Helping Russia become an animal friendly civil society

IFAW was represented at the round table on “Participation of civil society actors in animal protection”I can say now, having worked at IFAW since 2002, that a lot of the knowledge I received during my time at University was not of use in my actual work so far. But sometimes I do remember that I graduated from a political science department.

In particular, I recall our studies of “civil society” and “non-profit organizations” - it was wonderful and inspiring to see people coming together around an idea for a mission, creating a group representing specific societal interest and collaborating with the authorities to make the world a better place.

With this knowledge, I started volunteering at IFAW with a desire to make my contribution to the development of civil society in Russia.

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Time passed, I graduated from University and became a staff member of IFAW, taking part in the civil society I had studied, now a participant in its development engaging in Russian charitable activities, petitions, public events; this became part of my normal life.

And so, I was very pleased to recently participate as an IFAW representative at the round table on “Participation of civil society actors in animal protection” held at the Federation Council of the Federal Assembly of the Russian Federation.

It was gratifying to see proof of the changes that took place due to the work we have done in the society: as usual a brief on the topic was handed out and at some point I felt as if I was holding a list of IFAW's achievements in its work in Russia.

The brief contained multiple references to our programs and reports, which demonstrates recognition, respect and understanding of our work.

During the discussion at the roundtable the speakers talked about a humane approach to dog and cat population control, specific topics included; 

  • Obligatory vaccination, microchipping, unified database, assistance to shelters in rehoming, strict state oversight of breeders.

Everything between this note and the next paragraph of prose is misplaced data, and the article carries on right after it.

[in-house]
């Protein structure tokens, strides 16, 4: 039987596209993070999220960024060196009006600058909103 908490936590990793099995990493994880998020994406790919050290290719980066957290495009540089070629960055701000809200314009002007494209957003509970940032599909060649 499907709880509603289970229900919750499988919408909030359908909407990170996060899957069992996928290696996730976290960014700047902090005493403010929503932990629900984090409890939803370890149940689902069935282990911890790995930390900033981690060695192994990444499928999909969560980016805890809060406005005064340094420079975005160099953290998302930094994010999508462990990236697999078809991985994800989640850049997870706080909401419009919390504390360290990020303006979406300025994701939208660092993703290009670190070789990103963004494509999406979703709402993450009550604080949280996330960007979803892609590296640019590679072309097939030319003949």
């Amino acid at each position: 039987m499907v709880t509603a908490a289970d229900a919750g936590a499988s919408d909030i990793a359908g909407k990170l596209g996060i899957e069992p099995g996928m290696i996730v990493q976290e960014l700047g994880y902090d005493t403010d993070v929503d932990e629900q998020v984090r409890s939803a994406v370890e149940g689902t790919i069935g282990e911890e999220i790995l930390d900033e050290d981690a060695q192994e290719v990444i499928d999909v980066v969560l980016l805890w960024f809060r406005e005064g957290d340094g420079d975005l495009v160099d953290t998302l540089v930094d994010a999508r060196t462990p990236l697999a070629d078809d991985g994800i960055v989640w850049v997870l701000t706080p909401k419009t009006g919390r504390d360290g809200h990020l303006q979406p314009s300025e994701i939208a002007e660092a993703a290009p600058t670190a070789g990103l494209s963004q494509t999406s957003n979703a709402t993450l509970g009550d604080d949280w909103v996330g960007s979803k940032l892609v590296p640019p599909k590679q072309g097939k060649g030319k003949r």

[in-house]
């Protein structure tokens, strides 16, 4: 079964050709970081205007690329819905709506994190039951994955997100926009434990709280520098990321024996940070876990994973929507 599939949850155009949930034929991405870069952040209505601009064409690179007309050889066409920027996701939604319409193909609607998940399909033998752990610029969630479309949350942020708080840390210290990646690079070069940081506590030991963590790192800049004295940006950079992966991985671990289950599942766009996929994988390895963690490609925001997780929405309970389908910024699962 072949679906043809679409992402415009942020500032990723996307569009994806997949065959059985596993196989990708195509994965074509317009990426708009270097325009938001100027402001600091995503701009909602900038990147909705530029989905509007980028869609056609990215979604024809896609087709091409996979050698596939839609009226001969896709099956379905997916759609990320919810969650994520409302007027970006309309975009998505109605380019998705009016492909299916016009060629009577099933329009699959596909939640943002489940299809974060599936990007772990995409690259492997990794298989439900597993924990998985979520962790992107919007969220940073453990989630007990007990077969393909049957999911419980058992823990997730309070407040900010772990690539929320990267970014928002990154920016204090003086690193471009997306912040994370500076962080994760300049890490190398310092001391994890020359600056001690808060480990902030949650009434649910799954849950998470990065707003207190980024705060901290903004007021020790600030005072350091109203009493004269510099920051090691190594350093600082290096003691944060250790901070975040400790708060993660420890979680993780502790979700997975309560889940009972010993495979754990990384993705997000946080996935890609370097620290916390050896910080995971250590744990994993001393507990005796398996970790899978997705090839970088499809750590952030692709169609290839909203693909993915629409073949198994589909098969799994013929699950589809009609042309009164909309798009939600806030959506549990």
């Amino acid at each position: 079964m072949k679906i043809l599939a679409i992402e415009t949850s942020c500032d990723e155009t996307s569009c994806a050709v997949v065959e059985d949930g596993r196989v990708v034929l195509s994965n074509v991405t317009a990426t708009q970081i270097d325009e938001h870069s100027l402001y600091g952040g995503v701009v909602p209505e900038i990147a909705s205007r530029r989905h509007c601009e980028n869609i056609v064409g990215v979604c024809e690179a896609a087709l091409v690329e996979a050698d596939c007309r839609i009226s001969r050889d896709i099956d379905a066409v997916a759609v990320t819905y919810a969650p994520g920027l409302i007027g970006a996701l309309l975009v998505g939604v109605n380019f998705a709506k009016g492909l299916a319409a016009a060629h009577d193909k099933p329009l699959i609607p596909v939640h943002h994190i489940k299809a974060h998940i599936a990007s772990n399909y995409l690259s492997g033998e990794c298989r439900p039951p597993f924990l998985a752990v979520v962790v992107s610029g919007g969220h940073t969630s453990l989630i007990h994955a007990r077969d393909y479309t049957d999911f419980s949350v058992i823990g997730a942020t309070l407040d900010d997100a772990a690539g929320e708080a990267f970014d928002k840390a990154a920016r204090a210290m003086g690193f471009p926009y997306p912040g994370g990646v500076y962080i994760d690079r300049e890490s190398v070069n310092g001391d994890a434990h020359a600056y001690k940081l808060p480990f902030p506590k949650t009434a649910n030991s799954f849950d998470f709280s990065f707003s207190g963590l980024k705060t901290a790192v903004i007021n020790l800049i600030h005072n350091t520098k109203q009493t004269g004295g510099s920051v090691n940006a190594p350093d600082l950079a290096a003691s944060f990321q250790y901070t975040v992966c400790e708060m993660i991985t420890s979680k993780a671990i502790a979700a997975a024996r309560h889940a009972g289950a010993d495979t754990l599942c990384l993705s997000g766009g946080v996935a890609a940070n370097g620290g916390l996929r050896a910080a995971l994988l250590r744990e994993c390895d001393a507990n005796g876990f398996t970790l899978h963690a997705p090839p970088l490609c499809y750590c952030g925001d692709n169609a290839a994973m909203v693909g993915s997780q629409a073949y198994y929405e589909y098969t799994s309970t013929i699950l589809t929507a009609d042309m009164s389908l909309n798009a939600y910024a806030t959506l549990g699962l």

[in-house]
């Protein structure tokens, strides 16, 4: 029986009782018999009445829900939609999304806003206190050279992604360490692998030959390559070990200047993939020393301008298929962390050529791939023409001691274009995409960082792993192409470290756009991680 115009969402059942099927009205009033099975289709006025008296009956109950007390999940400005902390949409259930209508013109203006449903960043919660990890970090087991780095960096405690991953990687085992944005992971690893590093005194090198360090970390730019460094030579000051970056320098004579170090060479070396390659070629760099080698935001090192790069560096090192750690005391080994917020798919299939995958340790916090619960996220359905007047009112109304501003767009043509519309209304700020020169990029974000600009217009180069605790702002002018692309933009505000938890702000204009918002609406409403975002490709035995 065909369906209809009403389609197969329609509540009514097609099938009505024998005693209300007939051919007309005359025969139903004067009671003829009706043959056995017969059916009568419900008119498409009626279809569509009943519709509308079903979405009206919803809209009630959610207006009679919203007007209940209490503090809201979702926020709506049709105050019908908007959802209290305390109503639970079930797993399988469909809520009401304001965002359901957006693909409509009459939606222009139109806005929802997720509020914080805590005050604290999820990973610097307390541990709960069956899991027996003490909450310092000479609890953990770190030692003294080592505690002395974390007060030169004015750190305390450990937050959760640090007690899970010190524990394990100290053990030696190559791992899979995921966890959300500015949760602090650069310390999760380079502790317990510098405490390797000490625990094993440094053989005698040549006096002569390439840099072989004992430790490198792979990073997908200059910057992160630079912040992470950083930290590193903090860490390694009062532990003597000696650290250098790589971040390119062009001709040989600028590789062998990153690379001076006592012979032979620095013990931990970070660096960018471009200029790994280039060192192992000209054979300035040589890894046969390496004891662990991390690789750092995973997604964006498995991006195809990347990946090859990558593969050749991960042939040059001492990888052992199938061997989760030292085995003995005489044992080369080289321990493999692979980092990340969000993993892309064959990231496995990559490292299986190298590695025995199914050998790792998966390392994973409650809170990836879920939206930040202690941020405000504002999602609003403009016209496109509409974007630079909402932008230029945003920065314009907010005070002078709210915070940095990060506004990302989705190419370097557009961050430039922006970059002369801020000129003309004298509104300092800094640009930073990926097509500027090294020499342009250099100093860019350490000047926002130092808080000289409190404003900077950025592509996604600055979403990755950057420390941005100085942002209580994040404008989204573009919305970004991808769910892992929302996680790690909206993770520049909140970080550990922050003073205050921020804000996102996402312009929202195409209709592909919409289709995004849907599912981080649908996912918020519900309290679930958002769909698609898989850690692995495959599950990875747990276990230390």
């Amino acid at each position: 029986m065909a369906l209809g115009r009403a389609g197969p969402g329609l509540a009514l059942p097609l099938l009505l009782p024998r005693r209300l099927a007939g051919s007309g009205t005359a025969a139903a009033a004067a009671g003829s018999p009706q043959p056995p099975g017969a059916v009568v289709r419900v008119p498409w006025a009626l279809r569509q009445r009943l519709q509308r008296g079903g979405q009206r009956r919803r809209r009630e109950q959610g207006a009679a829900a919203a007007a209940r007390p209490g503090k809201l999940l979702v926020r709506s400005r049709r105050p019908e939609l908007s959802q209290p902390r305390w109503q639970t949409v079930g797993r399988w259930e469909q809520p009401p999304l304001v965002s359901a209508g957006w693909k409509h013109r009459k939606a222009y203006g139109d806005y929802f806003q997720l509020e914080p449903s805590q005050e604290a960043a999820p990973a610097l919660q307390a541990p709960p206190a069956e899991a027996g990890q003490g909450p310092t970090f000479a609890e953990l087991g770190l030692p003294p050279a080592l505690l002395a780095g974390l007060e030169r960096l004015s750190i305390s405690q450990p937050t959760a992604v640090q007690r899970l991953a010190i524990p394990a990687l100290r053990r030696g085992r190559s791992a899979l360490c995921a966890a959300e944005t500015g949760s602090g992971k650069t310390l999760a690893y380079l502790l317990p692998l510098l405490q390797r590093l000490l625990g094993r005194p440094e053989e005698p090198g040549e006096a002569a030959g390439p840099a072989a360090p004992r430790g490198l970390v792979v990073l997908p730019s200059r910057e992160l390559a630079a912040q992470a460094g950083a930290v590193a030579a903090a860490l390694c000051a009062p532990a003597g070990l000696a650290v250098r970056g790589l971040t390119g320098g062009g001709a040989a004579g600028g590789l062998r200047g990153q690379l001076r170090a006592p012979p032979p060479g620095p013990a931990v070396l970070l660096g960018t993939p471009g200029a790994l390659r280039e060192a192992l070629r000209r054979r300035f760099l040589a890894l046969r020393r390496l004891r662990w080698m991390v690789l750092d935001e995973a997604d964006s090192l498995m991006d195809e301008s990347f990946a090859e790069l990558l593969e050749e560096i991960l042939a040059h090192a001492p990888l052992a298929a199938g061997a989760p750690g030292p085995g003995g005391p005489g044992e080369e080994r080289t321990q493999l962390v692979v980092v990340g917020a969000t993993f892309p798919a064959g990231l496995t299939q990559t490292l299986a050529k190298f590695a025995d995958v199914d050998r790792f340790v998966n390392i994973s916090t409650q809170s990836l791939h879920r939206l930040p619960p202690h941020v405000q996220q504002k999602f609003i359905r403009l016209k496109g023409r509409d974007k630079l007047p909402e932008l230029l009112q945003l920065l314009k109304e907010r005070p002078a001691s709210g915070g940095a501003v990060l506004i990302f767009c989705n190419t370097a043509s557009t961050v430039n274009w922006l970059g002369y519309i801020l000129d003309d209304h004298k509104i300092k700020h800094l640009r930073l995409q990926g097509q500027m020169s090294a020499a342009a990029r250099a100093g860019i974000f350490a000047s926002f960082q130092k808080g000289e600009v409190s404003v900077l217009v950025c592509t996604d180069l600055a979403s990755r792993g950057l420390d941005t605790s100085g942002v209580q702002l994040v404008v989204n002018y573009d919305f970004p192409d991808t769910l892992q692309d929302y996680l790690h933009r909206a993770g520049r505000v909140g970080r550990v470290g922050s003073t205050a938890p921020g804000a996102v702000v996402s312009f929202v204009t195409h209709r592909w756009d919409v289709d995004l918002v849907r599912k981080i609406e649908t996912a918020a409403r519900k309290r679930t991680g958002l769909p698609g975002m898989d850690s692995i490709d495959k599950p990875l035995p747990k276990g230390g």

• Talks about development for trapping rules and for keeping captured wildlife (oceanariums, zoos), about ban on private ownership of Red-listed and CITES-listed wildlife, as such ownership fosters black market activities occurred.
  • The need to expedite consideration of the Federal Law on the foundations of state policy on treatment of animals was also discussed.

During the last 20 years in Russia, IFAW has obtained stunning results in animal protection, including; 

  • a ban on hunting ringed seal pups
  • a ban on winter den hunting of bears
  • changes of the oil pipeline route around the whale feeding area off the coast of Sakhalin
  • participation in rehabilitation and release of 6 Amur tigers back into the wild
  • reintroduction of 200 orphan bear cubs, dozens of saker falcons and gyrfalcons into their native habitat
  • contribution to introduction of amendments into the environmental protection legislation, which increased liability for illegal hunting, trade and smuggling of animals.

Another important recognition of IFAW efforts by Russian society is that animal welfare is now more than ever one of its important values. IFAW also regularly participates in preparation of the Federal Law on responsible treatment of animals. 

Officials at the highest level highlight our work, and many Russian citizens can no longer remain uninvolved: they take action and strive to make our country a kinder and more responsible one in the treatment of the animals, wild and domestic, bears and tigers, whales and seals, turtles and birds and all other species.

--EZ

Learn about IFAW efforts to help orphaned Russian bear cubs at our rehabilitation center outside Moscow.

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Experts

Azzedine Downes,IFAW President and CEO
President and Chief Executive Officer
Beth Allgood, Country Director, United States
Country Director, United States
Cynthia Milburn, Director, Animal Welfare Outreach & Education
Senior Advisor, Policy Development
Dr. Maria (Masha) N. Vorontsova, Senior Advisor to the IFAW Marine Conservation
Senior Advisor to the IFAW Marine Conservation Program
Faye Cuevas, Esq.
Senior Vice President
Grace Ge Gabriel, Regional Director, Asia
Regional Director, Asia
Jason Bell, Vice President for Conservation and Animal Welfare
Vice President for Conservation and Animal Welfare
Matt Collis, Director, International Policy
Director, International Policy
Patrick Ramage, Program Director, Whales
Program Director, Marine Conservation
Sonja Van Tichelen, Vice President of International Operations
Vice President of International Operations
Staci McLennan, Director, EU Office
Director, EU Office
Tania McCrea-Steele, Project Lead, Global Wildlife Cybercrime
Project Lead, Global Wildlife Cybercrime